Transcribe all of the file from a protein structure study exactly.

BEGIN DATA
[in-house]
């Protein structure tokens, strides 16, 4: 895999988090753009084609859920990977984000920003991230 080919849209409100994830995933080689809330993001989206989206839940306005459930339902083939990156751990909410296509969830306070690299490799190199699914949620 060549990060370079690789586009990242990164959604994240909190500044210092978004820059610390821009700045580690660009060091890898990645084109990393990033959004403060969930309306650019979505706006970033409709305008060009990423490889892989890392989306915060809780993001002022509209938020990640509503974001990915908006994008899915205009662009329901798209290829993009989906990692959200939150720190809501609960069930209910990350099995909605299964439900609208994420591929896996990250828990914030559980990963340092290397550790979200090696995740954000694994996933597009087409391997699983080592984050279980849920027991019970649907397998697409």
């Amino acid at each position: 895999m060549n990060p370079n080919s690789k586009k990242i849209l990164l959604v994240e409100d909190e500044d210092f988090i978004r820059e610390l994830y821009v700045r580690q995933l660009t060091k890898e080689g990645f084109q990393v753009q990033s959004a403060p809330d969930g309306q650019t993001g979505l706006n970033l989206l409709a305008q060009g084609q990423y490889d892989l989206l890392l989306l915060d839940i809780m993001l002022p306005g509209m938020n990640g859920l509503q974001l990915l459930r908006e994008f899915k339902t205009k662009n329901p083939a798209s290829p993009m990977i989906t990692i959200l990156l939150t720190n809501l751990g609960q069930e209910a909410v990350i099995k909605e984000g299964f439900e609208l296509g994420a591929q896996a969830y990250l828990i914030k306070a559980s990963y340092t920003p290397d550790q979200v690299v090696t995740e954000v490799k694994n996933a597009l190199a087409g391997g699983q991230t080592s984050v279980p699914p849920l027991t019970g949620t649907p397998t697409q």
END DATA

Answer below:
[in-house]
């Protein structure tokens, strides 16, 4: 895999988090753009084609859920990977984000920003991230 080919849209409100994830995933080689809330993001989206989206839940306005459930339902083939990156751990909410296509969830306070690299490799190199699914949620 060549990060370079690789586009990242990164959604994240909190500044210092978004820059610390821009700045580690660009060091890898990645084109990393990033959004403060969930309306650019979505706006970033409709305008060009990423490889892989890392989306915060809780993001002022509209938020990640509503974001990915908006994008899915205009662009329901798209290829993009989906990692959200939150720190809501609960069930209910990350099995909605299964439900609208994420591929896996990250828990914030559980990963340092290397550790979200090696995740954000694994996933597009087409391997699983080592984050279980849920027991019970649907397998697409």
């Amino acid at each position: 895999m060549n990060p370079n080919s690789k586009k990242i849209l990164l959604v994240e409100d909190e500044d210092f988090i978004r820059e610390l994830y821009v700045r580690q995933l660009t060091k890898e080689g990645f084109q990393v753009q990033s959004a403060p809330d969930g309306q650019t993001g979505l706006n970033l989206l409709a305008q060009g084609q990423y490889d892989l989206l890392l989306l915060d839940i809780m993001l002022p306005g509209m938020n990640g859920l509503q974001l990915l459930r908006e994008f899915k339902t205009k662009n329901p083939a798209s290829p993009m990977i989906t990692i959200l990156l939150t720190n809501l751990g609960q069930e209910a909410v990350i099995k909605e984000g299964f439900e609208l296509g994420a591929q896996a969830y990250l828990i914030k306070a559980s990963y340092t920003p290397d550790q979200v690299v090696t995740e954000v490799k694994n996933a597009l190199a087409g391997g699983q991230t080592s984050v279980p699914p849920l027991t019970g949620t649907p397998t697409q």